Today's news

March 25, 2004

MPs square up over fees bill
Rebel Labour MPs will make their final attempt next week to force the government to abandon plans for variable tuition fees by tabling a radical amendment to the higher education bill. Ian Gibson, Labour MP for Norwich North, revealed that the rebels will attempt to replace variable fees with a fixed fee when the bill returns to the Commons for its report stage and third reading next Wednesday after a month of clause-by-clause scrutiny by a committee of MPs. The rebels will propose turning the existing upfront £1,125 fee into a postgraduation charge, ditching the government's plan to allow universities to charge variable fees of up to £3,000 a year.
( Times Higher, Guardian, Times, Financial Times )

Chancellor appeals to MPs for top-up fees unity
Gordon Brown issued a fresh appeal to Labour MPs yesterday not to wreck plans to bring in university top-up fees, an issue on which the government faces another knife-edge Commons vote next week. Mr Brown told the weekly meeting of the Parliamentary Labour Party yesterday that universities needed the revenue that would be generated by top-up fees.
( Independent )

Student film-makers spark huge police alert
Three media-studies undergraduates from Leeds Metropolitan University apologised yesterday for a coursework project that mobilised armed detectives, seven squad cars and a police helicopter. The students were left with the consolation that their fake armed robbery, organised for the short film module of a multimedia technology degree, had been undeniably realistic.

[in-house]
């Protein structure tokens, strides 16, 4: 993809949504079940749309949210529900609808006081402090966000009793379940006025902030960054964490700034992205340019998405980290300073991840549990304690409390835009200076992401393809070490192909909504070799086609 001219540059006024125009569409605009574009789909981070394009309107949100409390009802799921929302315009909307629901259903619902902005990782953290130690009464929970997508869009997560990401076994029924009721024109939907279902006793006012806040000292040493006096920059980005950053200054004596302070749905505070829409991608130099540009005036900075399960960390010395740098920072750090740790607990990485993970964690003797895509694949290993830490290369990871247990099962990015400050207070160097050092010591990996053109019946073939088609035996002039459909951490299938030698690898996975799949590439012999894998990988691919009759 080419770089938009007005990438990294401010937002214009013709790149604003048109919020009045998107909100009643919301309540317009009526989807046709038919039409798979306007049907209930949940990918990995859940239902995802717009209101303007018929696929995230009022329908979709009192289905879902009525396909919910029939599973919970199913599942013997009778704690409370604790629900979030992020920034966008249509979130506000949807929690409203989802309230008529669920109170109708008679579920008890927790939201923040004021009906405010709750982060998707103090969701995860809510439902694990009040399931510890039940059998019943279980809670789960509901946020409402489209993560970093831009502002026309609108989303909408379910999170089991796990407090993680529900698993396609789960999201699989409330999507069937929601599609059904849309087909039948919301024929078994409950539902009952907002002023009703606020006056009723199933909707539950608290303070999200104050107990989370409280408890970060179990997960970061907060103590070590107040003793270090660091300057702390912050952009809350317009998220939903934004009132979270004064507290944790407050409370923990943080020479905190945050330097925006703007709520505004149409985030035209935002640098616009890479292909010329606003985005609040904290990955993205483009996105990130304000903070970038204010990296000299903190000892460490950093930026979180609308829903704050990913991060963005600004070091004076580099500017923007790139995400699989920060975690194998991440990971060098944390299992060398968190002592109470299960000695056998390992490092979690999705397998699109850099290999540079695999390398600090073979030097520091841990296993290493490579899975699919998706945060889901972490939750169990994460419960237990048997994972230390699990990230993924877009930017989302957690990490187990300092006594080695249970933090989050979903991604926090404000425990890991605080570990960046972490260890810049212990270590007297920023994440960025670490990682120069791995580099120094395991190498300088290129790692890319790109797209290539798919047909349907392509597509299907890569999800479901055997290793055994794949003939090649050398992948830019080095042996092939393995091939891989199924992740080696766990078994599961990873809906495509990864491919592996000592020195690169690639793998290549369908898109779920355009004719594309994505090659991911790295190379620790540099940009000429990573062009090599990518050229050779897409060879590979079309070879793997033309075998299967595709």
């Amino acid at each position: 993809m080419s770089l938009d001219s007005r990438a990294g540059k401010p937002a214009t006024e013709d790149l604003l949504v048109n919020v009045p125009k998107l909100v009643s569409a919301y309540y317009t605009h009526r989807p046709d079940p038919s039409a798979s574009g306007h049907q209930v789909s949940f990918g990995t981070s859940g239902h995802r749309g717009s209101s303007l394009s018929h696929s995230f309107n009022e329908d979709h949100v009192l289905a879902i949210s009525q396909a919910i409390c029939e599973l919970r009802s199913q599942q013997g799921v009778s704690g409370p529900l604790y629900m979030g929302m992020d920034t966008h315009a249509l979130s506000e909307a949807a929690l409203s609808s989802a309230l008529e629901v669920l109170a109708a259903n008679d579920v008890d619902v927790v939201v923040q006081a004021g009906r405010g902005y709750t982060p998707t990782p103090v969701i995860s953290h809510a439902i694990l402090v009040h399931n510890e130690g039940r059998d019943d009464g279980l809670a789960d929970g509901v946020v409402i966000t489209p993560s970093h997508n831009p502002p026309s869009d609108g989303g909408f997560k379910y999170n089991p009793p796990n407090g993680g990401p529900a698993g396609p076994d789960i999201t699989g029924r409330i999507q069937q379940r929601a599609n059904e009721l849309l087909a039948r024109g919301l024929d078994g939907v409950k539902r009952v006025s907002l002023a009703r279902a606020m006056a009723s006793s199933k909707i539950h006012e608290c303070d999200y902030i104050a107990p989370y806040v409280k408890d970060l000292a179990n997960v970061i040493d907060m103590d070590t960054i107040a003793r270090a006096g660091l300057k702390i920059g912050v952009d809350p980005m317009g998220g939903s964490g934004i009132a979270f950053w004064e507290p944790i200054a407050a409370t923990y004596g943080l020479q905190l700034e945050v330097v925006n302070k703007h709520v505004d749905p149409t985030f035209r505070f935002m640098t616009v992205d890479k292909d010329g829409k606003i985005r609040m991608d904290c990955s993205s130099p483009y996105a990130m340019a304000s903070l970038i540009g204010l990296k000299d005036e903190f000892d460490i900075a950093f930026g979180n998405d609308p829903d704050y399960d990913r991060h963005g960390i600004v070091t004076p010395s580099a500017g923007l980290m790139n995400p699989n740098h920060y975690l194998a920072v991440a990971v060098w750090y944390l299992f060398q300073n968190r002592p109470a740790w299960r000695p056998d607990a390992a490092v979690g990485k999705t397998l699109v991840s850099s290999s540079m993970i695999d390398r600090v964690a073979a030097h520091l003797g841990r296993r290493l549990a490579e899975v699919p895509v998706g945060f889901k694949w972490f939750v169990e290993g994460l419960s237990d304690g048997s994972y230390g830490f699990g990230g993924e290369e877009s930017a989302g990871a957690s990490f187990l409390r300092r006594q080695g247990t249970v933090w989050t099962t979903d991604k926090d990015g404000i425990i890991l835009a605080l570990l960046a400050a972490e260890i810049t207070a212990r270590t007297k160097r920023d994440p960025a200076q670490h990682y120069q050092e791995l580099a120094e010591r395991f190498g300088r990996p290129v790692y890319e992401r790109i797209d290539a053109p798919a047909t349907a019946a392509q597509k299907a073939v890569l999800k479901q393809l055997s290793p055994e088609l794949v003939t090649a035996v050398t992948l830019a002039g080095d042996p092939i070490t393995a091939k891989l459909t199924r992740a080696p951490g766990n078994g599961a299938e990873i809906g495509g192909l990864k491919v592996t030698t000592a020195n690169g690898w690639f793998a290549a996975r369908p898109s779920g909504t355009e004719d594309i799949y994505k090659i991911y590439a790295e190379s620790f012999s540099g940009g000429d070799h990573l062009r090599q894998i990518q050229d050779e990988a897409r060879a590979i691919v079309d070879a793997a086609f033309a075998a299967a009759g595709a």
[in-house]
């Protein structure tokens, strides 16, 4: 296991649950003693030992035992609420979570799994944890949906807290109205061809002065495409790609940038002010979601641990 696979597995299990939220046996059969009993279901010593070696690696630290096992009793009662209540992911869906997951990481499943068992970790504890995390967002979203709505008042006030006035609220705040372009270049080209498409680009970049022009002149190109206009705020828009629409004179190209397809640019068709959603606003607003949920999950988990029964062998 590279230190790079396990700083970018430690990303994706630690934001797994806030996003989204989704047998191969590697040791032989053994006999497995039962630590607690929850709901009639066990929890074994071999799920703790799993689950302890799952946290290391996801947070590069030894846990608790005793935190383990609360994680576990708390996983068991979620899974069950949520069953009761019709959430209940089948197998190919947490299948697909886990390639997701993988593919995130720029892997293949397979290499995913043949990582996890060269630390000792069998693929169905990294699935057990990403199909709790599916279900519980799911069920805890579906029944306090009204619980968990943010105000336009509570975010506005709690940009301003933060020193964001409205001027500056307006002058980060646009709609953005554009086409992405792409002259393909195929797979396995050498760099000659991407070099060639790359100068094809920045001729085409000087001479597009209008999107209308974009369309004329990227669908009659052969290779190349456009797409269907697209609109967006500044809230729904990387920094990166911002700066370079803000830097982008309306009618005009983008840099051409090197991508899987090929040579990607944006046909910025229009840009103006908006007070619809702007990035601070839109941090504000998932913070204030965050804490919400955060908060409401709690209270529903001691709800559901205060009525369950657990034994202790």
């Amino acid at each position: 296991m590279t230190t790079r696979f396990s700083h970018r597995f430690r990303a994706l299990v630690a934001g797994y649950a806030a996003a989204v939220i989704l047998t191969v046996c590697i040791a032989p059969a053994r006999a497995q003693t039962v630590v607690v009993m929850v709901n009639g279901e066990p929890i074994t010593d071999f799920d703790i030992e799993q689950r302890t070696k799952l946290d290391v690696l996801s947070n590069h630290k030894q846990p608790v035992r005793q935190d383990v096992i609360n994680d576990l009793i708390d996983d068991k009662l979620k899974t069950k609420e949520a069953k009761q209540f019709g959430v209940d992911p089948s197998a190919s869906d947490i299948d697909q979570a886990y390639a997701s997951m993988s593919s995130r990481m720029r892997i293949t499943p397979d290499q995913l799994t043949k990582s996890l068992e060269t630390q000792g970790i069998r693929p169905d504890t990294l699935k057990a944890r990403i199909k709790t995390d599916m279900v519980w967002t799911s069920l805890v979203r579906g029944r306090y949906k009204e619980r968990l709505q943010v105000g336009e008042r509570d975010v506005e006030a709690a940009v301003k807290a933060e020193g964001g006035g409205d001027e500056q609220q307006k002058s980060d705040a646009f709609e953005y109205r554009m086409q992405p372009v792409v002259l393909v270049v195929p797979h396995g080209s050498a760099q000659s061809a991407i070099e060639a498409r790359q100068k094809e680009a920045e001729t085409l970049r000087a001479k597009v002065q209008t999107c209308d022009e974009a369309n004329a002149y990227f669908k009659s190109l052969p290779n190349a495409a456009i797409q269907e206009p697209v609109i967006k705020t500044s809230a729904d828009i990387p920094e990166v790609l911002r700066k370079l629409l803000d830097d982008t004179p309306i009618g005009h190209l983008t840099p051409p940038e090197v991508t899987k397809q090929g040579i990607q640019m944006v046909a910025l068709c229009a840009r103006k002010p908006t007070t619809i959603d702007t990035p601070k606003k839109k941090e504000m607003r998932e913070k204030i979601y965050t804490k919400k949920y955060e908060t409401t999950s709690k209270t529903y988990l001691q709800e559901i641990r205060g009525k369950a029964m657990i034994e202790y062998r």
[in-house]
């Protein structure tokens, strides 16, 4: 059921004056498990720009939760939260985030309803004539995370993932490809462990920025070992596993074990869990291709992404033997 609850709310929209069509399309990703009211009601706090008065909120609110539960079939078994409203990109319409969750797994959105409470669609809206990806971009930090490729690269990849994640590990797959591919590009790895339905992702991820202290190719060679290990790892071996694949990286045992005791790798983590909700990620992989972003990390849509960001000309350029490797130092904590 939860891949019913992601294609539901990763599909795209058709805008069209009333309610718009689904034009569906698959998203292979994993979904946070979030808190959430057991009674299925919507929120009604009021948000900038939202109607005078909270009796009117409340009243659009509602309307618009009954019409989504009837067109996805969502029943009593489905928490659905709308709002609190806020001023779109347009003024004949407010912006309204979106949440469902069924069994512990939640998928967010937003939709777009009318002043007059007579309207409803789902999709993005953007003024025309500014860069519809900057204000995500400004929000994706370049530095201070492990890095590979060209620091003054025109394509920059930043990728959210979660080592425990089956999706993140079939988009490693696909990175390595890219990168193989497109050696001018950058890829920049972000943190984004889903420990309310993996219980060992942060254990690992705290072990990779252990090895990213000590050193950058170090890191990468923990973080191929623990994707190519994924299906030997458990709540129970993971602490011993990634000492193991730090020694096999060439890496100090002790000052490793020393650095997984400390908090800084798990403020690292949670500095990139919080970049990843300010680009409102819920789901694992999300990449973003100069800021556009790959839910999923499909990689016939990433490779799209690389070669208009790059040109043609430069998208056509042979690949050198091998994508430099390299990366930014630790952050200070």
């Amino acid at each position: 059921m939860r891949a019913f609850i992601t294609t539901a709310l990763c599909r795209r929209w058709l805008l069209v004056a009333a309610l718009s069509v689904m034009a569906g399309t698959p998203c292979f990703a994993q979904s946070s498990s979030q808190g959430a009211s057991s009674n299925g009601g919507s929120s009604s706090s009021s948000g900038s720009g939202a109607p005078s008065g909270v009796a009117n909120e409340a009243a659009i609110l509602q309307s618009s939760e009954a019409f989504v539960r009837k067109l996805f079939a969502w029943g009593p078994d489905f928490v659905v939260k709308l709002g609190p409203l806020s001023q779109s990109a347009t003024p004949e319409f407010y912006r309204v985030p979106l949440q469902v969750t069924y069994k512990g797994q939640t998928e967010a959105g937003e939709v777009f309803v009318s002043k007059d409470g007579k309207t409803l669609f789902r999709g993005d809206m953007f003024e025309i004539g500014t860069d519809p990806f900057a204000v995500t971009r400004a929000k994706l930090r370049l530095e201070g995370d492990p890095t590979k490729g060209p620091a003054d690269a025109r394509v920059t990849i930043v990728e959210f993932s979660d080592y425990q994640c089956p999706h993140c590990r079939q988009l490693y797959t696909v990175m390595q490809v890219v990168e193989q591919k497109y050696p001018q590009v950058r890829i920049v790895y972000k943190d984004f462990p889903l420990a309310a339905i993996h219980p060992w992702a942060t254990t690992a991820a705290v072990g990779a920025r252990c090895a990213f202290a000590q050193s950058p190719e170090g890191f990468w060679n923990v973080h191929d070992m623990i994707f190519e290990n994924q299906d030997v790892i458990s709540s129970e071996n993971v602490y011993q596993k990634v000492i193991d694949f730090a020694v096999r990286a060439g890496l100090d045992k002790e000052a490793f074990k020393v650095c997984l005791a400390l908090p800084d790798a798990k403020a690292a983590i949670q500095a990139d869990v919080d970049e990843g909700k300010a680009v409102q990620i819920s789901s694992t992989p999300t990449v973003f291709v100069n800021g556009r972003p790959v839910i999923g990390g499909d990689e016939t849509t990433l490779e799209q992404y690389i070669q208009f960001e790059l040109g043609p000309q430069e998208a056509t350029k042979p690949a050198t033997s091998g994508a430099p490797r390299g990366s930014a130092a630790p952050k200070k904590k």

( Guardian )

Scientists reveal secrets of Grand National success
University of Liverpool vets have worked out how to narrow your odds on the Grand National at Aintree. They recommend placing bets on horses that have already raced the course and say that firm ground makes it easier for horses to clear Becher's Brook and make it over the final hurdle. The research was undertaken at the request of the Aintree organisers, specifically with the safety of the horses in mind.
( Guardian )

Gene that could be responsible for turning us into humans found
Scientists have discovered the precise mutation in a key gene found in all primates that allowed the evolution of man's large braincase. They believe that the loss of heavy jaw muscles which were attached to the skull was a crucial event that permitted human ancestors to acquire a larger brain and, with it, the attributes of human consciousness and language.
( Independent )

Darwin descendant aims to save Galapagos plants
The great-great-granddaughter of the naturalist Charles Darwin launched an appeal yesterday to help save the critically endangered plants of the Galapagos islands. Sarah Darwin, botanist and vice-president of the Galapagos Conservation Trust, says introduced fauna and flora, such as goats and blackberries, are overwhelming native species.
( Guardian )

Blunkett's web 'fiasco'
Why the plug is being pulled on the UK's £62 million e-university after only a year in operation.
( Independent )

Obituary : Keith Hopkins, historian, died on March 8 2004, aged 69. ( Times )

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